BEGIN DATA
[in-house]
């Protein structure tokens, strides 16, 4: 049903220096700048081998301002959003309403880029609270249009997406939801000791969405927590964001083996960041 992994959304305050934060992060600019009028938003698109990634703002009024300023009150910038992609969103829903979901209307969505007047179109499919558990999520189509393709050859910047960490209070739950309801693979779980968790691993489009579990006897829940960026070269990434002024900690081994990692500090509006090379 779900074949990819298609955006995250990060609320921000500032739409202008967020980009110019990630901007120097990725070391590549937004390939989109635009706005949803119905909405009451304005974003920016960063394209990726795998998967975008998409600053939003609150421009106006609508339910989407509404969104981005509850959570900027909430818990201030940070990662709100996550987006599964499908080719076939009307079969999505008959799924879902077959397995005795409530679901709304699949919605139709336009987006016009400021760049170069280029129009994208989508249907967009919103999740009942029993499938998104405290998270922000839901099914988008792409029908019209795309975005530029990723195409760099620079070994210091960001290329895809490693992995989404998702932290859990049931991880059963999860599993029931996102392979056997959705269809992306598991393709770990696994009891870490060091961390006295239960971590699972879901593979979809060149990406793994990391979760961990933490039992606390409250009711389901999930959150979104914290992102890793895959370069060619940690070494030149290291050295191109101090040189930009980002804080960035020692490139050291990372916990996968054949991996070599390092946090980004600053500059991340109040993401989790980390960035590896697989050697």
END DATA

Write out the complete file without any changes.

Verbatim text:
[in-house]
């Protein structure tokens, strides 16, 4: 049903220096700048081998301002959003309403880029609270249009997406939801000791969405927590964001083996960041 992994959304305050934060992060600019009028938003698109990634703002009024300023009150910038992609969103829903979901209307969505007047179109499919558990999520189509393709050859910047960490209070739950309801693979779980968790691993489009579990006897829940960026070269990434002024900690081994990692500090509006090379 779900074949990819298609955006995250990060609320921000500032739409202008967020980009110019990630901007120097990725070391590549937004390939989109635009706005949803119905909405009451304005974003920016960063394209990726795998998967975008998409600053939003609150421009106006609508339910989407509404969104981005509850959570900027909430818990201030940070990662709100996550987006599964499908080719076939009307079969999505008959799924879902077959397995005795409530679901709304699949919605139709336009987006016009400021760049170069280029129009994208989508249907967009919103999740009942029993499938998104405290998270922000839901099914988008792409029908019209795309975005530029990723195409760099620079070994210091960001290329895809490693992995989404998702932290859990049931991880059963999860599993029931996102392979056997959705269809992306598991393709770990696994009891870490060091961390006295239960971590699972879901593979979809060149990406793994990391979760961990933490039992606390409250009711389901999930959150979104914290992102890793895959370069060619940690070494030149290291050295191109101090040189930009980002804080960035020692490139050291990372916990996968054949991996070599390092946090980004600053500059991340109040993401989790980390960035590896697989050697």